Here is the point. You have been entrusted with being the housekeeper of Godís house. What is His house? It is the church. It is the collected and gathered people whom He has called by His name. You are charged with the upkeep and the care and the growth of that body.

You might think, "Wait a minute, isnít that why we pay the pastor and staff? Isnít that their job?" And the answer is no. Their job is to equip you to do your job.

That is the principle that is seen in Ephesians 4.

And He gave some as apostles, and some as prophets, and some as evangelists, and some as pastors and teachers, 12 for the equipping of the saints for the work of service, to the building up of the body of Christ (Ephesians 4:11-12).

The same principle is seen here in the words of Peter. He doesnít say, "Go out and hire a senior pastor who will do the work of the ministry while everyone else comes on Sunday morning to watch."

Instead he says that each one of you has received a special gift and that you are to use that special gift in serving one another.

Three times in this passage Peter makes reference to "one another."

That tells me something about spiritual gifts. Spiritual gifts arenít about me doing something for my own edification or spirituality. They arenít even about doing something for the Lord. They are about me doing something for you and they are about you doing something for me. They are about serving one another.

That is important for you to know because there is some wrong thinking among Christians today about spiritual gifts. It is easy to spot the wrong thinking. Merely look for the emphasis. If the emphasis is upon my own growth or my own experience or my own effort or my own feelings, then it is a wrong emphasis.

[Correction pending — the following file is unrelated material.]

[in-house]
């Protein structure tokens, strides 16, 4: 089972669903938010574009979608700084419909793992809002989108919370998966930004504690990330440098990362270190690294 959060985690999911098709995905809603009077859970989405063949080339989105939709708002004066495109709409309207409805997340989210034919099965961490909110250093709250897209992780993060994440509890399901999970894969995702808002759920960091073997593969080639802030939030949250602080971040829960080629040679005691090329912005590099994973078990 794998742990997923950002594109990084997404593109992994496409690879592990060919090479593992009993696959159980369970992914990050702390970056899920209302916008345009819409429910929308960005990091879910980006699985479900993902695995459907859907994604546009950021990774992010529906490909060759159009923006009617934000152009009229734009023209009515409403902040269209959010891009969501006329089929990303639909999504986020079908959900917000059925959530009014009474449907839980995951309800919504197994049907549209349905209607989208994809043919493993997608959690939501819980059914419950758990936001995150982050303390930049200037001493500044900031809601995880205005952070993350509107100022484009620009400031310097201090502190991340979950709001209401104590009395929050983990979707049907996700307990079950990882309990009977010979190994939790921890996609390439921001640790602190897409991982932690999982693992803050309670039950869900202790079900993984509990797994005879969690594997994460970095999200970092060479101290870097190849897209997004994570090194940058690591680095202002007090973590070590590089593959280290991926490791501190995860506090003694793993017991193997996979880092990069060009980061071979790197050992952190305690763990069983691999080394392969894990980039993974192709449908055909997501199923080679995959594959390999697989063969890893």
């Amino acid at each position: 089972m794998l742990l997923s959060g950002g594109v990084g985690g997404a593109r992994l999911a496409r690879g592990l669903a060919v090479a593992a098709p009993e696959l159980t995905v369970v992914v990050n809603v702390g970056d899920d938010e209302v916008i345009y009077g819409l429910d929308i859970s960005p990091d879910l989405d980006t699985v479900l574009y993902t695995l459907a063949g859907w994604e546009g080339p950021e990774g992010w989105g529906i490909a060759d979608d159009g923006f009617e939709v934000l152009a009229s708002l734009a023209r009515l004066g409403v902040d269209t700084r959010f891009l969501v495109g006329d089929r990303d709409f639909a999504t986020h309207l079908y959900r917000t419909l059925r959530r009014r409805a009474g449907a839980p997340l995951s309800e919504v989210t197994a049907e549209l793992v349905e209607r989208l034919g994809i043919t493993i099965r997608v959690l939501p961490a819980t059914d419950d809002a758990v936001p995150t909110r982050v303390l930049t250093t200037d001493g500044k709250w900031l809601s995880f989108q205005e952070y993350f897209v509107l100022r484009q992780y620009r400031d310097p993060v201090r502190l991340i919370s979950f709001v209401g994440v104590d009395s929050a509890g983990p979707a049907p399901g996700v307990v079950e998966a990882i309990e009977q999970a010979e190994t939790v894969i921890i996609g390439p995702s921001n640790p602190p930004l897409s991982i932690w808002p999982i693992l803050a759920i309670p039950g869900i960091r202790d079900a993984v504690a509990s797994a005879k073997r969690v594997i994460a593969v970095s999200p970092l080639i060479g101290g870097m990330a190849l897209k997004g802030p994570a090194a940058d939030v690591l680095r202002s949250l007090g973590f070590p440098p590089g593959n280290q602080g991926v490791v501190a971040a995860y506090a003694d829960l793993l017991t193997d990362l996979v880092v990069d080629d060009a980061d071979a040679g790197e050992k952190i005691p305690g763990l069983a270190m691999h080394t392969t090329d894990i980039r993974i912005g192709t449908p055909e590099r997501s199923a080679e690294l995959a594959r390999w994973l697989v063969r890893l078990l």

We live in the "me" generation. Comedian George Carlin does an amusing skit in which he points out the way magazine titles have changed in our lifetime. When we were young, there was a magazine called Life. Later on there came a new magazine called People. That is a smaller subsection than "Life." In more recent years there has come a magazine called "Us." I suppose that is as opposed to "them" and certainly doesnít include all of "people." Someone told me that now there is even a magazine called Self.

This self-centeredness has infected Christianity in America and it has impacted the way in which we view spiritual gifts.

This emphasis is seen today in the way people deal with the issue of tongues. Iím not going to get into the identification of tongues or all of the issues surrounding the modern charismatic movement, but if you look at what the Bible has to say about tongue in the book of Acts and in 1 Corinthians, you will see that the emphasis is upon how this gift was used or in how it is to be used or in how it is not to be used with respect to the service of others in the church.

  1. Spiritual Gifts are for One Another: As each one has received a special gift, employ it in serving one another (4:10).